Former Aberdeen depute provost Alan Donnelly has gone on trial accused of sexually assaulting a man working at a function.
Alan Donnelly, 65, appeared in the dock yesterday following allegations he inappropriately touched and kissed a man at an event in November last year.
His alleged victim, who gave evidence at the city’s sheriff court from behind a screen, said the incident had left him “mentally disturbed”.
The man claims the councillor, who denies the charge, made unwanted advances towards him on two occasions while he was working at the event.
The witness told the court: “He said to me ‘you’re too good-looking to be working here’.”
The man told fiscal depute Lynne Macvicor that Donnelly, who at the time was depute lord provost, complimented the man’s “nice hair” before running his fingers through it and touching his beard.
The man said he returned to the kitchen carrying plates and cutlery, before continuing working.
He told the court that Donnelly then approached him for a second time, saying “Oh, it’s you again” and standing “really close”.
Ms Macvicor asked the man: “How close is ‘really close’?”
The man replied: “To the point I stepped back and dropped some cutlery.”
It is alleged Donnelly then touched the man’s hand and face before kissing him on either cheek.
The court was then shown a business card the councillor allegedly handed the man at this time.
The witness said: “He asked me to contact him on his personal number.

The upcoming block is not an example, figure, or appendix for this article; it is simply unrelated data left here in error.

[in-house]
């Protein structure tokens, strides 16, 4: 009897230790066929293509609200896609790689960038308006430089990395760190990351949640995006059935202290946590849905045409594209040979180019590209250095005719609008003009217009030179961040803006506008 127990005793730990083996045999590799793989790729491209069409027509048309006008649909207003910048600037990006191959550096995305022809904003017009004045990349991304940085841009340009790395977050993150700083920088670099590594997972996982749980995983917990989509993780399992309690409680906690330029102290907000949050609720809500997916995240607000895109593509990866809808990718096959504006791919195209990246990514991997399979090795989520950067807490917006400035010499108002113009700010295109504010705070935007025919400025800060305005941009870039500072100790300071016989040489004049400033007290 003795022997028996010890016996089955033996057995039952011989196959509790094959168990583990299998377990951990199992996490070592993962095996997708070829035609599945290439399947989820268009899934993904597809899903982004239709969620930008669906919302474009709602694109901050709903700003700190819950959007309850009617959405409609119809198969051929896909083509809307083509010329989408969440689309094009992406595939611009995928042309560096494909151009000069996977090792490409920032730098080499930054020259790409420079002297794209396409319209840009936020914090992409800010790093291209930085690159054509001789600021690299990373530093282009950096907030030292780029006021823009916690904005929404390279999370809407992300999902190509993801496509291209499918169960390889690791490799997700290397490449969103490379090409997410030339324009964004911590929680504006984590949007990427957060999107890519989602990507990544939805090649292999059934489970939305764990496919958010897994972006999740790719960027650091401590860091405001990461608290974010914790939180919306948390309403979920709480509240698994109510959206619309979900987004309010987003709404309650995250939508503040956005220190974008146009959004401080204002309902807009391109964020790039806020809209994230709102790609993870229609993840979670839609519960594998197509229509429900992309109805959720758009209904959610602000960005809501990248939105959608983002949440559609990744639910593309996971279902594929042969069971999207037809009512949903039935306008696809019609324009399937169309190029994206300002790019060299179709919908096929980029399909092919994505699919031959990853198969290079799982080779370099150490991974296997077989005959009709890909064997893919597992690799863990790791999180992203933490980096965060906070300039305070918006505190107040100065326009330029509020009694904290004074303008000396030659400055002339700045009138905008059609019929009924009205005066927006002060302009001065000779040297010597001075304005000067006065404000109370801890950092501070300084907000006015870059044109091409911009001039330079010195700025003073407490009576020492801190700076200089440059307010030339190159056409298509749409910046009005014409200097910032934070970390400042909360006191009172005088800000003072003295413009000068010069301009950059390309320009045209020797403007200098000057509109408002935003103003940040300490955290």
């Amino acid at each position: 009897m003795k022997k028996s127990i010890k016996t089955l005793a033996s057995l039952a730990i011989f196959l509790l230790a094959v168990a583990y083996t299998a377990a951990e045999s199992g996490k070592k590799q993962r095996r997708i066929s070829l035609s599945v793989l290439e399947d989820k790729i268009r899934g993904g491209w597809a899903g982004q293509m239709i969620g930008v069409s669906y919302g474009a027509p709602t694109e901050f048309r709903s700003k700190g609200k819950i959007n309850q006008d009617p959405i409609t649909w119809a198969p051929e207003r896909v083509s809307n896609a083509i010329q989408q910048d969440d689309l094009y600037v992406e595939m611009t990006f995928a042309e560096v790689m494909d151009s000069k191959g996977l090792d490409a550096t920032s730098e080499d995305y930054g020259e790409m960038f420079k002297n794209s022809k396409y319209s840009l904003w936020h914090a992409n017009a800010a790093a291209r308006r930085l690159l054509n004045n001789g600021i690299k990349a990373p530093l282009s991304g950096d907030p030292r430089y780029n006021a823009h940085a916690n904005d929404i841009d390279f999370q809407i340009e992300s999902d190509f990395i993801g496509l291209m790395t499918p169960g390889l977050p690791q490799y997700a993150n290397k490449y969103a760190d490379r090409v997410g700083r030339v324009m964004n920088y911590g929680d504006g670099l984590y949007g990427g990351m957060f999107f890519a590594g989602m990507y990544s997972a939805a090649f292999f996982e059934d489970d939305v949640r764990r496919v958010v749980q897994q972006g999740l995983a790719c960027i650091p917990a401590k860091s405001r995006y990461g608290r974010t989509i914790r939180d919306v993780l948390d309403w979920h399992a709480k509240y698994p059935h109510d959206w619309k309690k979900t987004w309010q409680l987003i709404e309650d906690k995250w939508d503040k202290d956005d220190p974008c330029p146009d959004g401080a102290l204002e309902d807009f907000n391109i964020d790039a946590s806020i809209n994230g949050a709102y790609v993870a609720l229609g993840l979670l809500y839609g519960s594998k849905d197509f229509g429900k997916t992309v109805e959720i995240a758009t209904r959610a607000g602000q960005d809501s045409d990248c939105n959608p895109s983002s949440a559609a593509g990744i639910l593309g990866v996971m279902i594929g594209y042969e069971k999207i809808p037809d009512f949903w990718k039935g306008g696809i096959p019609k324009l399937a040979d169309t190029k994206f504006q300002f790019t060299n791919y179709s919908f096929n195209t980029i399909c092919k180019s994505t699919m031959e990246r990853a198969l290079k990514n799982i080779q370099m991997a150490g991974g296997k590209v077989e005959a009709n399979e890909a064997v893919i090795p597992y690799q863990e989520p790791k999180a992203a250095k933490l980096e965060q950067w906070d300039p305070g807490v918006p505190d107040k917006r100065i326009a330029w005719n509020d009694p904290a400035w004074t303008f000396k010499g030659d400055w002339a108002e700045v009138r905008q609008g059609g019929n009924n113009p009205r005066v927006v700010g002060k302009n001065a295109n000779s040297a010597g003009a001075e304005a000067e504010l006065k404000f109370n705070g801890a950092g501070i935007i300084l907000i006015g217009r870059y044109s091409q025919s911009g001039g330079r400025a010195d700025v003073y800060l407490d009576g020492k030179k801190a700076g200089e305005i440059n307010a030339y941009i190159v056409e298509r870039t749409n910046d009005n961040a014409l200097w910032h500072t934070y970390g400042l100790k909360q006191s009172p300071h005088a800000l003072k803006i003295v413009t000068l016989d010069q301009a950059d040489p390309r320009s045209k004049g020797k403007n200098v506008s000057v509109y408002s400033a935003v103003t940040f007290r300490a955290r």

“While he was giving the card to me, he used that to his own advantage by getting closer to my face and kissing me on both cheeks.”
The man said he had thoughts “rushing” through his head and felt “really sick” after the alleged incident.
>> Keep up to date with the latest news with The P&J newsletter
Donnelly’s solicitor David Sutherland suggested that the man had not been working on the night in question and had instead had contact with the councillor at an event the following week.
He also argued that the man’s claims had been fabricated.
Both were denied by the witness.
He also told Mr Sutherland that he did not accept Donnelly’s card willingly and was worried that speaking out could cause him to lose his job.
“I was in a situation I wanted to get away from,” he said.
“I didn’t approach the card, he put it into my hand.”
Due to a lack of an interpreter needed for an upcoming witness, the trial was adjourned until a later date.
Donnelly, of Deemount Gardens in Aberdeen, will appear before Sheriff Andrew Miller again in late October.